- how to deal with it immediately offering the most personalised and adequate support
- what kind of long-term strategy to adopt to help an individual child
- how to prevent certain type of disruptive behaviour by promoting positive role models, offering enabling and balanced learning environments that supports active holistic and experiential learning and child-led play
- How to support other children affected by disruptive behaviour patterns displayed by individual members of the group
Why children display disruptive behaviour
Apart from what we have shared so far there will be certain typical reasons why children display certain behaviour patterns which may be considered disruptive and being aware of them will definitely help you navigate wide range of situations. Naturally, there might be individual cases that may require deeper investigation before deciding on the best approach but the following should help you get the bigger picture.
Children display disruptive behaviour because:
- they need positive attention – Because children thrive on positive feedback to grow harmoniously and to develop to their full potential their disruptive behaviour in your classroom might be a sign that they receive little or not enough positive attention or feedback. If this is the case they may try to ask for whatever attention they may receive.
- they find it hard to fully express themselves – Children are active by nature and their need to constantly let go of the energy they accumulate during the day. They will do so by finding the best ways to express themselves and channel the energy into something they particularly like. If the environments does not support them to do so they will need to use whatever means available to regulate their energy.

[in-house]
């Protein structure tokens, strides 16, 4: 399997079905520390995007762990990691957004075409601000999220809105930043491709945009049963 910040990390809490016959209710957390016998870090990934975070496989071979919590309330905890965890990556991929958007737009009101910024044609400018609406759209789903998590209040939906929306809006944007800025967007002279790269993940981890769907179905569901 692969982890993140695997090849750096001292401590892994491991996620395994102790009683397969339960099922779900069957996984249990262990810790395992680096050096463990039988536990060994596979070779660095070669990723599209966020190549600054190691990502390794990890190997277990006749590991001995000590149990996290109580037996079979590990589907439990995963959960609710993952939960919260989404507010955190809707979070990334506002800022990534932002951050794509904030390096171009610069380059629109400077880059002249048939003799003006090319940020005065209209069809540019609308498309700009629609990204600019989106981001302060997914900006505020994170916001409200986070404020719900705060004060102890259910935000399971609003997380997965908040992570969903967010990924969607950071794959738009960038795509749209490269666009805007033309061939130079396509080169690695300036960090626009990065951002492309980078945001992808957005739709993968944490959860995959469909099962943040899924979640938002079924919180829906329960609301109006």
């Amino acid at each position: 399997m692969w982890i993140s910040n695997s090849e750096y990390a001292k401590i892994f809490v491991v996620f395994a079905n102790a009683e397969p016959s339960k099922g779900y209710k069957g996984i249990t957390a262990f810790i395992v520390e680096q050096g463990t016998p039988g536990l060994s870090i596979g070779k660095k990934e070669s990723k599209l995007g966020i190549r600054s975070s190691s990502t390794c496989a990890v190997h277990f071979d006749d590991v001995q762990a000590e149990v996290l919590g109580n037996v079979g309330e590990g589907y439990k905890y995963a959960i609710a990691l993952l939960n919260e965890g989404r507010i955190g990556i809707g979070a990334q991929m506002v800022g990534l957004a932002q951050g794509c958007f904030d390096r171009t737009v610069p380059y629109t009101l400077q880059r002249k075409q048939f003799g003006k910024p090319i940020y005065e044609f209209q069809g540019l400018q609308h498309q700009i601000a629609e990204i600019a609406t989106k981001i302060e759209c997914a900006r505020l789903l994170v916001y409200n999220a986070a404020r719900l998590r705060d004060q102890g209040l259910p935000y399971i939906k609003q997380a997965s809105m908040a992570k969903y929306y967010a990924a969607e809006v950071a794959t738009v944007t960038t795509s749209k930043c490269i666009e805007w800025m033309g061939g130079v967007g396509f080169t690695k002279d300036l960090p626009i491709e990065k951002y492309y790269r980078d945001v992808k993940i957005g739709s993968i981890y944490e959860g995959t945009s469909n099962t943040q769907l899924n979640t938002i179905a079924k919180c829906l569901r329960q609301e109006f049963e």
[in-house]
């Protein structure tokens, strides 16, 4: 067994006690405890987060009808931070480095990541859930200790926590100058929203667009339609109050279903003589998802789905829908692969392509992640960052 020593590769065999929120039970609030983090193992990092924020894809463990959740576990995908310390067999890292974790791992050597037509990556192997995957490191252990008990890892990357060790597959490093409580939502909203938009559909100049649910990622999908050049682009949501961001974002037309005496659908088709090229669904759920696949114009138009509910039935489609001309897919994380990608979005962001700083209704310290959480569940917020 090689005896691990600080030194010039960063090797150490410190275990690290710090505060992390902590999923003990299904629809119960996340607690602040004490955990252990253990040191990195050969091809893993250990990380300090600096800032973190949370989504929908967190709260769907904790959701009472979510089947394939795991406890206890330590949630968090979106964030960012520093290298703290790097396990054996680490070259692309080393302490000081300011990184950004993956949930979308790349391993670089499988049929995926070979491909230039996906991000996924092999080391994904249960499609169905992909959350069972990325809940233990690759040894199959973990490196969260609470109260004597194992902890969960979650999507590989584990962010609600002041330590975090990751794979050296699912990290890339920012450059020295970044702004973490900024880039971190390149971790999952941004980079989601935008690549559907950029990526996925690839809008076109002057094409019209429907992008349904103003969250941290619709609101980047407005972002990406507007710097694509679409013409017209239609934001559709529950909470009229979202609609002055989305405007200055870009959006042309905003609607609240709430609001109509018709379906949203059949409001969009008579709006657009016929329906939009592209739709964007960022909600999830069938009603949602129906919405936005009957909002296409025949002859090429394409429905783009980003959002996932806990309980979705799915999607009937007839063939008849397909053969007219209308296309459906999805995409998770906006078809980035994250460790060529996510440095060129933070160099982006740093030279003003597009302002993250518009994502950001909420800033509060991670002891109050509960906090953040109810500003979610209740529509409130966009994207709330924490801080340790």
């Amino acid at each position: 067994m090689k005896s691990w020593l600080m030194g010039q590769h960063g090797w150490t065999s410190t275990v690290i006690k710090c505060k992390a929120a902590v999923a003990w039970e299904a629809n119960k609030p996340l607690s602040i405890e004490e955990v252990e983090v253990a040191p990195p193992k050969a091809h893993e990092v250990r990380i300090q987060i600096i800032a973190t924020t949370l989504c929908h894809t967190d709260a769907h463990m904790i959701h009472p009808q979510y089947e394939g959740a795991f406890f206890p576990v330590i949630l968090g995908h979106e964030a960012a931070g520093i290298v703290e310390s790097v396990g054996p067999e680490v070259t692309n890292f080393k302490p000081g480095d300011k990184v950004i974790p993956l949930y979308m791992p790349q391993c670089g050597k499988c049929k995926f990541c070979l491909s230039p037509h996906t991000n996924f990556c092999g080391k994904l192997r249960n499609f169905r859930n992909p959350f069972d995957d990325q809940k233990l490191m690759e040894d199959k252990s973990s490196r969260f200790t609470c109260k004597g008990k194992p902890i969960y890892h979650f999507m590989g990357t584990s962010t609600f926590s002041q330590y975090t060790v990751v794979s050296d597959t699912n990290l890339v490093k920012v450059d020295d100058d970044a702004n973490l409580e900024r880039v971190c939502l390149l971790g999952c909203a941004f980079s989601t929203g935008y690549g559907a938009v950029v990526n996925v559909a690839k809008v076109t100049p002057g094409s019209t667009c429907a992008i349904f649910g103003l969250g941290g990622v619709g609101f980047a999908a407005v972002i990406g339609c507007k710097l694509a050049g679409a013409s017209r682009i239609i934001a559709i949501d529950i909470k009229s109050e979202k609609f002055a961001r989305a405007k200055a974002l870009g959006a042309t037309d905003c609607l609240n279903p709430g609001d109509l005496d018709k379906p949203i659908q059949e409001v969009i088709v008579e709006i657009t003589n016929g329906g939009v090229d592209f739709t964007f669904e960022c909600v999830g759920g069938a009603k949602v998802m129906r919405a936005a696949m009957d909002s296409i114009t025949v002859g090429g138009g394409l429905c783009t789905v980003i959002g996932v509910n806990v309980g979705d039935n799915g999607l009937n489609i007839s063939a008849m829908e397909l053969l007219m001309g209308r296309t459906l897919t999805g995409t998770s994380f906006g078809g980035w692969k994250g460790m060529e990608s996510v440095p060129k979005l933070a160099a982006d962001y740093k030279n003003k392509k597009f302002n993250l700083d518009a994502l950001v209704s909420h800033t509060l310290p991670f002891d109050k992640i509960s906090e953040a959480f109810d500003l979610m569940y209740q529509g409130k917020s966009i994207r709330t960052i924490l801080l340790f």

- they want to be treated as partners – Children instinctively know that their voice should be heard and in harmonious conditions they quickly become aware of their individual needs that they wish to be respected. Too much discipline, authoritative teaching style and lack of consideration for their needs quickly leads to disruptive behaviour.
- they are expected to do more than they are ready for – Too much pressure can create fear of failure and frustration which might easily lead to anger, feeling of inadequacy and losing self-confidence, distress and result in disruptive behaviour.
- they are bored – Children very easily get absorbed in things they are excited about and when they do, they are hardly ever disruptive. It’s when they are bored they will look for things to do and get busy with as this is part of the natural learning process – to be creative, to be curious, to explore